"That purpose is not well-known in the region. We came (to Spokane) to help get that word out," said Spanner.
Several national biotech firms have begun tests of new products through the EMSL labs, said Ron Walters, a deputy director at the facility.
Proprietary agreements prevent identification of those first corporate users, said Spanner.
The most likely users are companies needing sophisticated sensors to track molecular changes from drugs or treatments, said Walters. Another likely group of users, he said, would be agricultural companies developing new seeds or agents to improve crop productivity.
Developers of products can come to the lab in person, or they can operate the sensors entirely by use of a remote network, said Spanner.
Added Walters: "Everything is done with computers. Test tubes no longer exist."
EMSL also hopes to help spur development of biotech companies focused on proteomics -- the study of human proteins, said Walters.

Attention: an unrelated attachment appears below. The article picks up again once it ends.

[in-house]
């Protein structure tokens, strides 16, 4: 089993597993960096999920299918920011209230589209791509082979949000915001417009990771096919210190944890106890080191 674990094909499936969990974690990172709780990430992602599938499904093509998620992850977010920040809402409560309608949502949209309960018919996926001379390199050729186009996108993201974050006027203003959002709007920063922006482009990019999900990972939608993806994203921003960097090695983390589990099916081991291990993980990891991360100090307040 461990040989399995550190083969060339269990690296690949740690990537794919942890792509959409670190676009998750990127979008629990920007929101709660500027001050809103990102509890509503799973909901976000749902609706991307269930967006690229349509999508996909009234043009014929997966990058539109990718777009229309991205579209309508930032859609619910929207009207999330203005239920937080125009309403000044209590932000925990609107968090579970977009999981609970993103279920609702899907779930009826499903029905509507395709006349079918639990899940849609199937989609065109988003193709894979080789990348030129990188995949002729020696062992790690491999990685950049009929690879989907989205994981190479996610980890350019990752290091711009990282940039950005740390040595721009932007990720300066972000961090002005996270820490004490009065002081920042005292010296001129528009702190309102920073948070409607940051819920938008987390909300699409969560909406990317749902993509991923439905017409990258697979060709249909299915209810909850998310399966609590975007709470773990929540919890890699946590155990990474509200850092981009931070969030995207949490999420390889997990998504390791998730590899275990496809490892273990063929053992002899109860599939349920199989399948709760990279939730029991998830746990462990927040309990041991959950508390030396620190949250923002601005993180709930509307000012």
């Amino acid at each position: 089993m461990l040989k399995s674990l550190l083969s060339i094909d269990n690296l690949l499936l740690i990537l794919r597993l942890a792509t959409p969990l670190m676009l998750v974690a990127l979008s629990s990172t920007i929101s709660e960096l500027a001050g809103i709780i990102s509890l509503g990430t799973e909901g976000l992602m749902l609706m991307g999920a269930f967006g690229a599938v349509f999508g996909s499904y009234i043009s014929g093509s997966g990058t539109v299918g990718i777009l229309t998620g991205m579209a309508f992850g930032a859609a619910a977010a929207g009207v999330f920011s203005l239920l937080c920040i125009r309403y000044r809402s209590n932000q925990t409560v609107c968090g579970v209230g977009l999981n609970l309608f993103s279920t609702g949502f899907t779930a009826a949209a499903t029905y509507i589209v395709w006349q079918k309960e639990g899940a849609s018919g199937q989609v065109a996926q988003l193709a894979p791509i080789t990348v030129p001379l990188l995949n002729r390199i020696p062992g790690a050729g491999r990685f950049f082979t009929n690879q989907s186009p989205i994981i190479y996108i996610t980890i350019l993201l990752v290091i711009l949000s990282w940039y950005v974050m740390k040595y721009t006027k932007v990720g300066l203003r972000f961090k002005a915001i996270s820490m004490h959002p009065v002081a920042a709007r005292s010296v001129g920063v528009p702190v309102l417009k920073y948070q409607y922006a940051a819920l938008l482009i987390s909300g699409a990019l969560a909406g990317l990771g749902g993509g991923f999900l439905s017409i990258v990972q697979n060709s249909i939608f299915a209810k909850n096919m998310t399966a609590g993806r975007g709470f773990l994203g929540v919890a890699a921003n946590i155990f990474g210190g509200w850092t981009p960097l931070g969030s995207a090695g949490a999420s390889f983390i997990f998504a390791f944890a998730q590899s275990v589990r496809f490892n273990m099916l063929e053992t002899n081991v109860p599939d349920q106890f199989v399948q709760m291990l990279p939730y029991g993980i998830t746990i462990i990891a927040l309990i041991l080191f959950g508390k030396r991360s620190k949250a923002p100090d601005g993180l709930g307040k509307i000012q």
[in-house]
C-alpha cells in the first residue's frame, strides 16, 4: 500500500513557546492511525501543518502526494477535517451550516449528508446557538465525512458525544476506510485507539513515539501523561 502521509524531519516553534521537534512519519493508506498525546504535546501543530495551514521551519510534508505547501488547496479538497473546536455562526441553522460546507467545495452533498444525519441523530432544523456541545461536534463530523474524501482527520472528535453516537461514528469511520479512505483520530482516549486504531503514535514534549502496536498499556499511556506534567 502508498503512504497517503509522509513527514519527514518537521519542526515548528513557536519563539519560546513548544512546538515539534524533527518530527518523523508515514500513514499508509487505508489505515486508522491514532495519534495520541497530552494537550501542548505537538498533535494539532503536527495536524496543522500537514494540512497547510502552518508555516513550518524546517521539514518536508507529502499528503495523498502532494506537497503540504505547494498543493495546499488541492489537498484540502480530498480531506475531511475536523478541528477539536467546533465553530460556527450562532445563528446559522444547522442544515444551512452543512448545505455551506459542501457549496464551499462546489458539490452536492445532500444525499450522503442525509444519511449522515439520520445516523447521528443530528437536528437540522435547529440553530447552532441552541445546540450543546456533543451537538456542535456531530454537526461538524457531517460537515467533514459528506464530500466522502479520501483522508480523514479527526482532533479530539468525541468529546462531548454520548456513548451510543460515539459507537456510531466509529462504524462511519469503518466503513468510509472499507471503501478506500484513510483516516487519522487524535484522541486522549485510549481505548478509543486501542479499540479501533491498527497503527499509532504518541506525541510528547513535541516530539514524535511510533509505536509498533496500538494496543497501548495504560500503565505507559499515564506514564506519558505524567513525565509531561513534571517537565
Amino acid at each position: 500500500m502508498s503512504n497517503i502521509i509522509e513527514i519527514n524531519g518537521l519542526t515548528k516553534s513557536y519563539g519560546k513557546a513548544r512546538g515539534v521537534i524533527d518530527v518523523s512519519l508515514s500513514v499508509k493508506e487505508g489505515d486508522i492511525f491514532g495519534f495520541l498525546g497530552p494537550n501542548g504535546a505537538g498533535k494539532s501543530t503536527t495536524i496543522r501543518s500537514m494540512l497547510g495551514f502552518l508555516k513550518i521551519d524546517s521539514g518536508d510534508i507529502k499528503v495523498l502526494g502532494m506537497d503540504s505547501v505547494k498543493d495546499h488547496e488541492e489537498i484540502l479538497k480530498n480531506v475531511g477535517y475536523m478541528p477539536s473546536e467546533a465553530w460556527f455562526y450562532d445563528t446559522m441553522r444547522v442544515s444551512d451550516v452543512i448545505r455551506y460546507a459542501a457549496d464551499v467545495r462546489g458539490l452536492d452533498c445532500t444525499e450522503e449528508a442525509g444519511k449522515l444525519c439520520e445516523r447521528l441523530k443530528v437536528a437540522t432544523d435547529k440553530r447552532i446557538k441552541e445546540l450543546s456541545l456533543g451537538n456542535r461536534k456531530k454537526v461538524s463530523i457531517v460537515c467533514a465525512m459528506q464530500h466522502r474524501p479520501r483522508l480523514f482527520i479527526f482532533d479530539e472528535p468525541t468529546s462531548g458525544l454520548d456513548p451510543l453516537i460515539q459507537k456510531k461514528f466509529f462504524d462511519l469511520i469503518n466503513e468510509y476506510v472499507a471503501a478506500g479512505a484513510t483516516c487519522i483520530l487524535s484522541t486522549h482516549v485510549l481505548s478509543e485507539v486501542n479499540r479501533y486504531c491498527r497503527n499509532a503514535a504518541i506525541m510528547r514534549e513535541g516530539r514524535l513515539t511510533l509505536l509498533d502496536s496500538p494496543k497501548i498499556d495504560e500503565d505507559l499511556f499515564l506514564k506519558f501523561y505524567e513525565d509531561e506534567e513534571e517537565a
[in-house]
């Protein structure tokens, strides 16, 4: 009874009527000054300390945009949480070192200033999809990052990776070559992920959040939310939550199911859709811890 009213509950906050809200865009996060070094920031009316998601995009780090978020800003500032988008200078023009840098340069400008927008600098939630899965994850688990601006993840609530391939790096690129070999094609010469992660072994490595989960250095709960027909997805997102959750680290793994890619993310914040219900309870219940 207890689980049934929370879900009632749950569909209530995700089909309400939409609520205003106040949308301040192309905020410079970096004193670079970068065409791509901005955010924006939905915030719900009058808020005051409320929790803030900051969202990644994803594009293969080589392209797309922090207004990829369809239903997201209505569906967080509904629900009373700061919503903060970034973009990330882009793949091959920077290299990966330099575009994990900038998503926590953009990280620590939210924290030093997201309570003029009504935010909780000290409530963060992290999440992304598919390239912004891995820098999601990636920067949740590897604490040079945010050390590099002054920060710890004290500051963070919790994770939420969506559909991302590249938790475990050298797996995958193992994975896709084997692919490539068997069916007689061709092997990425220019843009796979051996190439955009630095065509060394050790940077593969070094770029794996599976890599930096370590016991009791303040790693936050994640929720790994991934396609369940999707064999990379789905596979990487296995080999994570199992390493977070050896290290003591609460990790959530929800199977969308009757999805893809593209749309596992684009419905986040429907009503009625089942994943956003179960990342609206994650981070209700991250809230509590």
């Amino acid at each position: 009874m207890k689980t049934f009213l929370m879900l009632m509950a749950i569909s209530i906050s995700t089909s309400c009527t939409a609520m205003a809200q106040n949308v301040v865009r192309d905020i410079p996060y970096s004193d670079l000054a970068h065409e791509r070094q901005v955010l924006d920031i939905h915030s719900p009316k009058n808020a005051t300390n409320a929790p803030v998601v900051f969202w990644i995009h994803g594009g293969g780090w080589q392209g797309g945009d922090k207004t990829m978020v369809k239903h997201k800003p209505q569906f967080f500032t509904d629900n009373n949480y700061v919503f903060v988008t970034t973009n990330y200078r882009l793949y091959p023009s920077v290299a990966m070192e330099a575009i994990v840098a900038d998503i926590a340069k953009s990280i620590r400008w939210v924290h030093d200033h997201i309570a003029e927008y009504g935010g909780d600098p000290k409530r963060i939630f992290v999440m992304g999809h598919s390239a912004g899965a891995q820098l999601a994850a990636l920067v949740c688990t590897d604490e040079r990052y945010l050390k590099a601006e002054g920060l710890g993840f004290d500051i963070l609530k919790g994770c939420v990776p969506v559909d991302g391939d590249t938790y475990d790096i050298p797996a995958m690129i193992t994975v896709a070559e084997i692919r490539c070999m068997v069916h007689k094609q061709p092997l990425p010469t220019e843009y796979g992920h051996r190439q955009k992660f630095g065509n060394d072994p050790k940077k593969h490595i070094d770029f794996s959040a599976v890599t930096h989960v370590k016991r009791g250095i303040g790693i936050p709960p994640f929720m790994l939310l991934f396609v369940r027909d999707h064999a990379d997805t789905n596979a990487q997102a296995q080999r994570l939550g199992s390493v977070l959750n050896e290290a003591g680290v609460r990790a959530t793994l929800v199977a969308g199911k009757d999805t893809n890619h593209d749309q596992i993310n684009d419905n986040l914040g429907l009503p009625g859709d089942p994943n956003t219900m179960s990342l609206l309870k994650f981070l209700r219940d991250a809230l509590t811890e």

Equipment now in place at EMSL has shortened genetics research time by quantum leaps: "The effort to identify a protein (in a genetic sequence) used to take days of processing," said Walters. "Now it can be done within hours."
Also speaking Wednesday was Michelle Inserra, marketing director for Virion, a Richland start-up company that used PNNL facilities for new product development.
Since its launch four years ago, Virion has completed a first round of tests for a product using chemicals to remove warts and halt their development, Inserra said.
PNNL provided initial help by installing a lab for Virion's use at the Richland Technology Park. PNNL staff also provided technical assistance as Virion developed its product, said Inserra. •Staff writer Tom Sowa can be reached at (509) 459-5492 or by e-mail at firstname.lastname@example.org